5 Chemotherapy. The chemotherapy prescribed by one of the medical oncologists in the breast cancer center is usually administered in the chemotherapy center located three floors below the breast service or at Columbia-Presbyterian/Eastside. Dr. Linda Vahdat, assistant professor of clinical medicine, explains that although many people believe the side effects of chemotherapy are almost worse than the disease, refinements in drug combinations have reduced unpleasant associations. "The side effects aren't as bad these days."

 Adjuvant chemotherapy, given to kill cancer cells that may have spread, consists of a combination of anticancer drugs given by mouth or injection into a blood vessel. Chemotherapy is generally given in cycles for four to eight months after the removal of the cancer.

1022 Exam Room 6 Radiation. For some cases of breast cancer, oncologists choose to follow chemotherapy with radiation. Unlike chemotherapy, which works throughout the bloodstream, radiation therapy focuses on the area around the tumor. Radiation helps destroy breast cancer cells that have spread to areas near the breast.

7 Stem Cell Transplant. One of the newest forms of treating breast cancer--of which CPMC is a pioneer in research and clinical trials--involves autologous stem cell transplant. In the blood bank, stem cells are collected from a vein and then frozen and stored until the patient has completed high-dose chemotherapy. After chemotherapy ends, the stem cells are infused in the patient.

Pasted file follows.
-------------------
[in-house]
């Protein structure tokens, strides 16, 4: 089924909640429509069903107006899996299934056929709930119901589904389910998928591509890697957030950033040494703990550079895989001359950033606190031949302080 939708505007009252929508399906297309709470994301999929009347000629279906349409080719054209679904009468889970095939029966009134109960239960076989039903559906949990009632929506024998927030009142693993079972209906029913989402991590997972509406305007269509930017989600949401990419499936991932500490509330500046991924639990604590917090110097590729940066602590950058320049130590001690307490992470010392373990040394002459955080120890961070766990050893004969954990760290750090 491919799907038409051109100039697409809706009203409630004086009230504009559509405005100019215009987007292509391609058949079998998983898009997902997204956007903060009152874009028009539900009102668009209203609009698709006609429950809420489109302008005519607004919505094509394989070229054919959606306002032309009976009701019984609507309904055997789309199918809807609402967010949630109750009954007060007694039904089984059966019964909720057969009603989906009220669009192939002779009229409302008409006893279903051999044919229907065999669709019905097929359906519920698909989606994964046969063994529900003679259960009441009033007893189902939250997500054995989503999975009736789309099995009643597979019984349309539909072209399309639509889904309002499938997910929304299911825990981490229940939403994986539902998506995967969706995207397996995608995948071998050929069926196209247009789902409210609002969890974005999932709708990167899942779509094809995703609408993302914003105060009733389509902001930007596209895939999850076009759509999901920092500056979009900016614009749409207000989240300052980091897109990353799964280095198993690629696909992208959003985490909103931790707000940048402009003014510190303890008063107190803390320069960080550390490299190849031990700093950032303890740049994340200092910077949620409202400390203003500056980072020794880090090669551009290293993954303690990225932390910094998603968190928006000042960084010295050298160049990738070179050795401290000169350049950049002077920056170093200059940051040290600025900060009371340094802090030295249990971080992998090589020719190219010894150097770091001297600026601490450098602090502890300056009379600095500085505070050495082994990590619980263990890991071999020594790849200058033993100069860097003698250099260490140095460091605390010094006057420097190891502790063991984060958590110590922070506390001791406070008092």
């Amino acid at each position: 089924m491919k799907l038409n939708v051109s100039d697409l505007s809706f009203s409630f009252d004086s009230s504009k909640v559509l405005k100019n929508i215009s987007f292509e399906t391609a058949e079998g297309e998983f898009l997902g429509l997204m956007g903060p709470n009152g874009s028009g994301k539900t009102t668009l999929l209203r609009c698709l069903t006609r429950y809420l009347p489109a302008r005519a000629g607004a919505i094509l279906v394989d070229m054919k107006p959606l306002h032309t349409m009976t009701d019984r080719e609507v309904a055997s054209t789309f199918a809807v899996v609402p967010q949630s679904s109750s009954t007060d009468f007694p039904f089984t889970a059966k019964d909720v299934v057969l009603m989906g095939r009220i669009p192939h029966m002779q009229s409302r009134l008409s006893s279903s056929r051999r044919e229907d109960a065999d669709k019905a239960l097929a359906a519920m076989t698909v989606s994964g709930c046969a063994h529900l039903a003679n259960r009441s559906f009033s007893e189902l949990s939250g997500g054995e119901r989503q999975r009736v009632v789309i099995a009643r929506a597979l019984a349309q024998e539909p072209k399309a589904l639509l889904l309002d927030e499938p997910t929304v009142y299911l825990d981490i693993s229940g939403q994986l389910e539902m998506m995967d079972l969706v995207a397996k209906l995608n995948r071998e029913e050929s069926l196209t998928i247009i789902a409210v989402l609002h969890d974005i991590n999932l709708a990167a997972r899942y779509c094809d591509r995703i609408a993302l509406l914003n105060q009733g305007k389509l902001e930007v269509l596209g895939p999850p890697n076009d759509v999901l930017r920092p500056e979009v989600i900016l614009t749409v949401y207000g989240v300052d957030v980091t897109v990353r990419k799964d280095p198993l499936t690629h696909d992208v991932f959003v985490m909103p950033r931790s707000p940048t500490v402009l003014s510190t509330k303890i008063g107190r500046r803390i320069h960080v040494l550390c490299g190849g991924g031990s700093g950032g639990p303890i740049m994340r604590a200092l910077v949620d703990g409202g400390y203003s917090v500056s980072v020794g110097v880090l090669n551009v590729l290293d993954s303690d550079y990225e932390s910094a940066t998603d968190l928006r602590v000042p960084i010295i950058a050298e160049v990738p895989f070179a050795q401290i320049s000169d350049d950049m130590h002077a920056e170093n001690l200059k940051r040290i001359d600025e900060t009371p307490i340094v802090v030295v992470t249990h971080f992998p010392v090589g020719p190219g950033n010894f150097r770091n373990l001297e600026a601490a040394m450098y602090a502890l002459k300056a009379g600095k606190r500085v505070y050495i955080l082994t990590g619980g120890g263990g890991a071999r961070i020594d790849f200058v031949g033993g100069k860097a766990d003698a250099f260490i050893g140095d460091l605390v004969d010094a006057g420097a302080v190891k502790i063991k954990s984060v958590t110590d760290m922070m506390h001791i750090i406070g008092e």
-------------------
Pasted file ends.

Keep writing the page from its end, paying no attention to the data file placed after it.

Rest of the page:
High doses of chemotherapy kill more tumor cells but also injure the immune system. A stem cell transplant replenishes blood cells that do not survive the toxicity of high dose chemotherapy but are important in fighting infection.

 Dr. Vahdat specializes in autologous transplants and the study of hematopoietic stem cells. "I always wanted to do transplant work," says Dr. Vahdat of her days as a medical student. "I did research projects that set me on my way to specialize in breast oncology." Since last year, Dr. Vahdat has been director of the breast cancer autologous transplant program at CPMC.

8 Tamoxifen. For certain women, the oral drug tamoxifen can help prevent the recurrence of breast cancer when taken for five years following conventional treatment. Although studies to further increase its effectiveness are still under way, tamoxifen is an adjuvant hormone therapy that seems to deprive cancer cells of the estrogen some breast cancer cells need to grow.

9 Follow Up. Typical treatment for breast cancer lasts six months with regular follow-up visits continuing five to 20 years after treatment. At CPMC, medical oncologists like to see patients at three-month intervals following treatment.

Photos by Jonathan Smith

copyright ©, Columbia-Presbyterian Medical Center